Frances Kissling, former president of Catholics for a Free Choice, has been disowned for not being consistent in her pro-choice stand. According to LifeSite News:
Ann Furedi, chief executive of the British Pregnancy Advisory Service (BPAS), the largest abortion provider in the United Kingdom, has “excommunicated” U.S. abortion philosopher Frances Kissling from the abortion movement, calling her a “former pro-choice advocate” because she is not defending a woman’s “right to choose” abortion from conception all the way to birth.
The occasion for this excommunication was Kissling’s refusal to defend unlimited abortion rights when Kermit Gosnell’s horrific late-term abortion practice in Philadelphia hit the news:
The Gosnell story has provoked a debate within the abortion movement about whether unrestricted late-term abortions are proving toxic to the public’s acceptance of legal abortion; Kissling, the former head of “Catholics for Choice,” recently publicly affirmed that they are, in a column for the Washington Post.
In that column Kissling wrote, “we must end the fiction that an abortion at 26 weeks is no different from one at six weeks.” “We need to firmly and clearly reject post-viability abortions except in the most extreme cases,” she said.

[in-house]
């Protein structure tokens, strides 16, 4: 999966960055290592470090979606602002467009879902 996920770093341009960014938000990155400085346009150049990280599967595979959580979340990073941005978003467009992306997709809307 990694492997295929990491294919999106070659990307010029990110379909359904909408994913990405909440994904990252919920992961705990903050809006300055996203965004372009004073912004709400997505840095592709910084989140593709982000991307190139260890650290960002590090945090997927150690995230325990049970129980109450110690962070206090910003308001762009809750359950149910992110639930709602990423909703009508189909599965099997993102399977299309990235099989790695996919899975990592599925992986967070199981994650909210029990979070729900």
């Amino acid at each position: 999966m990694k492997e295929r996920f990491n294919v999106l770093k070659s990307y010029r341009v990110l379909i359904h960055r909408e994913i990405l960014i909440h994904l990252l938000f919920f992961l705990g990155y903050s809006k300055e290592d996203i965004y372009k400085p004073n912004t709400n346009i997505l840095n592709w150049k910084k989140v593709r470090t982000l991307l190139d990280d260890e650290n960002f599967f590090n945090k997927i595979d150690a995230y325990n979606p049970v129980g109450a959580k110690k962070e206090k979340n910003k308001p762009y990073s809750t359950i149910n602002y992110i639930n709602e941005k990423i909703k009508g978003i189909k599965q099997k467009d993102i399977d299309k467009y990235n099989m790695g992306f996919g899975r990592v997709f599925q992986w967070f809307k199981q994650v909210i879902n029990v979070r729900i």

But people like Furedi believe Kissling’s position is unprincipled, arguing that abortion must be a woman’s choice for the entire length of her pregnancy:
“Personally, I believe early and late abortions carry the same moral burden because I believe that all abortions end a potential human life. And further to that, I believe that the moral responsibility of decision-making, whatever the gestation, should rest with women and their doctors, because they most understand their circumstances and the results of their actions,” she said. “Others, Kissling and Saletan among them, seem to believe that early abortion is okay but late abortion is not because the early embryo is less of a human.”
Furedi has a point — a principled stand would be to either defend human life no matter what its age or size, or to say that the unborn child has no rights until it emerges from the womb. Kissling, instead, seems to be making distinctions about the value of human life based on its gestational age — with “viability” the defining factor in the right to life. This, it seems to me, is the majority pro-choice position.
(Hat tip: Kamilla)